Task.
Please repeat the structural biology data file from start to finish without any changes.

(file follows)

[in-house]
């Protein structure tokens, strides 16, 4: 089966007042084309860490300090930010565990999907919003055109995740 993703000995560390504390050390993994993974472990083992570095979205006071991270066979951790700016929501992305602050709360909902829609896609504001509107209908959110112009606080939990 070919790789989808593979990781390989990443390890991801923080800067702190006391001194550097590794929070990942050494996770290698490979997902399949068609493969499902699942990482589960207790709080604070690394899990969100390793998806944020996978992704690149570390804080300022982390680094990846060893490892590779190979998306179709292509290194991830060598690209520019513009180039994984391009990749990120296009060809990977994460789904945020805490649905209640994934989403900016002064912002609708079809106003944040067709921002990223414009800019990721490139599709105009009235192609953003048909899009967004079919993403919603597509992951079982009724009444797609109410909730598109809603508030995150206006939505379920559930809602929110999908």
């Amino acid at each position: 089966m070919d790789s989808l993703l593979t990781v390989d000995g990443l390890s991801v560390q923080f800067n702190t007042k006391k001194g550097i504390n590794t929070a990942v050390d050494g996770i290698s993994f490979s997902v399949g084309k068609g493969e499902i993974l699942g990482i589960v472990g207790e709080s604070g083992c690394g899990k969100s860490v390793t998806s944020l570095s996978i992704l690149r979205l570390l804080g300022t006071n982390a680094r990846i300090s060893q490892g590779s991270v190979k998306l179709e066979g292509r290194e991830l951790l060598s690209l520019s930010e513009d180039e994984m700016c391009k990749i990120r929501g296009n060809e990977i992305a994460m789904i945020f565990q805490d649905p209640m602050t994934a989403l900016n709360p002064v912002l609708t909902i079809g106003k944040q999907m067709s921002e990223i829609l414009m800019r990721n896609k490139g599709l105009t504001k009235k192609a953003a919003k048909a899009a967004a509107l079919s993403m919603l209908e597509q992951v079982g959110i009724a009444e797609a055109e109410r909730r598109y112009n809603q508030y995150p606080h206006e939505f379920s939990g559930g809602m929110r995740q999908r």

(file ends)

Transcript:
[in-house]
């Protein structure tokens, strides 16, 4: 089966007042084309860490300090930010565990999907919003055109995740 993703000995560390504390050390993994993974472990083992570095979205006071991270066979951790700016929501992305602050709360909902829609896609504001509107209908959110112009606080939990 070919790789989808593979990781390989990443390890991801923080800067702190006391001194550097590794929070990942050494996770290698490979997902399949068609493969499902699942990482589960207790709080604070690394899990969100390793998806944020996978992704690149570390804080300022982390680094990846060893490892590779190979998306179709292509290194991830060598690209520019513009180039994984391009990749990120296009060809990977994460789904945020805490649905209640994934989403900016002064912002609708079809106003944040067709921002990223414009800019990721490139599709105009009235192609953003048909899009967004079919993403919603597509992951079982009724009444797609109410909730598109809603508030995150206006939505379920559930809602929110999908």
């Amino acid at each position: 089966m070919d790789s989808l993703l593979t990781v390989d000995g990443l390890s991801v560390q923080f800067n702190t007042k006391k001194g550097i504390n590794t929070a990942v050390d050494g996770i290698s993994f490979s997902v399949g084309k068609g493969e499902i993974l699942g990482i589960v472990g207790e709080s604070g083992c690394g899990k969100s860490v390793t998806s944020l570095s996978i992704l690149r979205l570390l804080g300022t006071n982390a680094r990846i300090s060893q490892g590779s991270v190979k998306l179709e066979g292509r290194e991830l951790l060598s690209l520019s930010e513009d180039e994984m700016c391009k990749i990120r929501g296009n060809e990977i992305a994460m789904i945020f565990q805490d649905p209640m602050t994934a989403l900016n709360p002064v912002l609708t909902i079809g106003k944040q999907m067709s921002e990223i829609l414009m800019r990721n896609k490139g599709l105009t504001k009235k192609a953003a919003k048909a899009a967004a509107l079919s993403m919603l209908e597509q992951v079982g959110i009724a009444e797609a055109e109410r909730r598109y112009n809603q508030y995150p606080h206006e939505f379920s939990g559930g809602m929110r995740q999908r």